Graduate Student Work
Master of City and Regional Planning
Architecture 709: Planning Studio
Submission to the Green Community Competition
GREEN COMMUNITY Competition will encourage students to consider environmental sustainability dependant upon collective, community-scale efforts. The competition will also examine ways of reducing the impact of our built environments on the Earth. The competition will explore sustainable planning strategies such as brownfield/greyfield redevelopment, transit-oriented communities, natural resource management, and land conservation.
Sustaining in Place: A Plan for a Greener NoMa
Green and sustainable communities require more than the implementation of eco-friendly architectural features. The importance of renewable energy production to the long-term viability of the planet and strategic independence of the country is largely accepted. What is discounted in the discussion, however, is the social aspect of sustainability and the importance of increasing opportunities for residents to thrive. Fundamental to social sustainability is access to and quality of jobs, homes, and health options, as well as the overall vitality that residents achieve. After all, people are essential components of our communities and should be integral to strategies that have lasting value.
The site for these efforts is known as the North of Massachusetts Avenue Business Improvement District or NoMa BID. Comprised of roughly 300 acres in northeast Washington, D.C., it was recognized as an important nexus for revitalization a decade ago. This area is less than a mile from the U.S. Capitol and is adjacent to a major gateway into the city. This proximity maximizes transportation options and provides an open slate for applying sustainable development principles in NoMa.
Divided by the massive rail infrastructure, this brownfield site and historically industrial area coupled with recent development activity provided a unique canvas for “sustaining in place”, that is, capitalizing on the best qualities of a neighborhood and incorporating strategies that enable people to realize their full potential because it meets their needs over as many stages in the life cycle as possible. This also applies to the physical characteristics of the neighborhood—the bricks and mortar—as development decisions respect existing buildings and infrastructure patterns to create long-term vibrancy while imposing few changes. This proposed plan does just that—it respects the legacy of the L’Enfant Plan for Washington, D.C. and the history of this area as an industrial precinct while it infuses the necessary mix of activities to enliven the street and fabric of the broader ground plane.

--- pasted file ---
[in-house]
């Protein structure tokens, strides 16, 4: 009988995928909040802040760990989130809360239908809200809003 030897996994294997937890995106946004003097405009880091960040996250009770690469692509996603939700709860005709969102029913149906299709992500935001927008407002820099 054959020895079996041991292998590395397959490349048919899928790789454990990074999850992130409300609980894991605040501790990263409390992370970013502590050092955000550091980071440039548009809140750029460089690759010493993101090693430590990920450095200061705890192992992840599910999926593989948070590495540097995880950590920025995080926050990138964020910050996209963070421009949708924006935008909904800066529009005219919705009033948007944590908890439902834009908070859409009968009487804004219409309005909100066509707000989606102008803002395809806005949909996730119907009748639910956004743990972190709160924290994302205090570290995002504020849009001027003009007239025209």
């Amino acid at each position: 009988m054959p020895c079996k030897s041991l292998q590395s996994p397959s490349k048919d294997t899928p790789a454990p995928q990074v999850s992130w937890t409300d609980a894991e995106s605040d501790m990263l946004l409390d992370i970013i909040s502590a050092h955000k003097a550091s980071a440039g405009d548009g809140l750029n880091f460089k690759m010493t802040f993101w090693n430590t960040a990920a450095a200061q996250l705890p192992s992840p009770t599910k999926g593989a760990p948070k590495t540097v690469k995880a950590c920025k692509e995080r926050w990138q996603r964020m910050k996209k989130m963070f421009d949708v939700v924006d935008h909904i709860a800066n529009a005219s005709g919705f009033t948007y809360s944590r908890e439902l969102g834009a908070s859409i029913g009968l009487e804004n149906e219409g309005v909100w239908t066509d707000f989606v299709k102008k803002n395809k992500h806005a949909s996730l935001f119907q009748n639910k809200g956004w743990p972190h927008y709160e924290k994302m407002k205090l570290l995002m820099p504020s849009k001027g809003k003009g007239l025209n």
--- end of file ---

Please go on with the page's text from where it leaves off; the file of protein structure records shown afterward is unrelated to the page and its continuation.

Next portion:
This plan also builds upon the Healthy by Design initiative which strives to improve health outcomes, quality of life, and well-being for Washington, D.C. residents. This plan goes further by ensuring that a viable mix of uses enables people as well as the buildings they occupy to evolve over time. The new NoMa is a community that increases access to healthy living amenities. People are able to walk to amenities within the area or use a myriad of transit modes to reach areas beyond. Food, air, and water quality notwithstanding, this community also nurtures healthy relationships as people are able to interact with their neighbors and colleagues in a variety of settings.
A green NoMa is one that sustains in place—naturally, physically, economically and most important, socially. It allows its stakeholders to enrich their lives through the healthy choices it provides. It respects its past while ensuring that today’s decisions do not place undue burden on future generations.
North of Massachusetts Avenue Business Improvement District, Washington, DC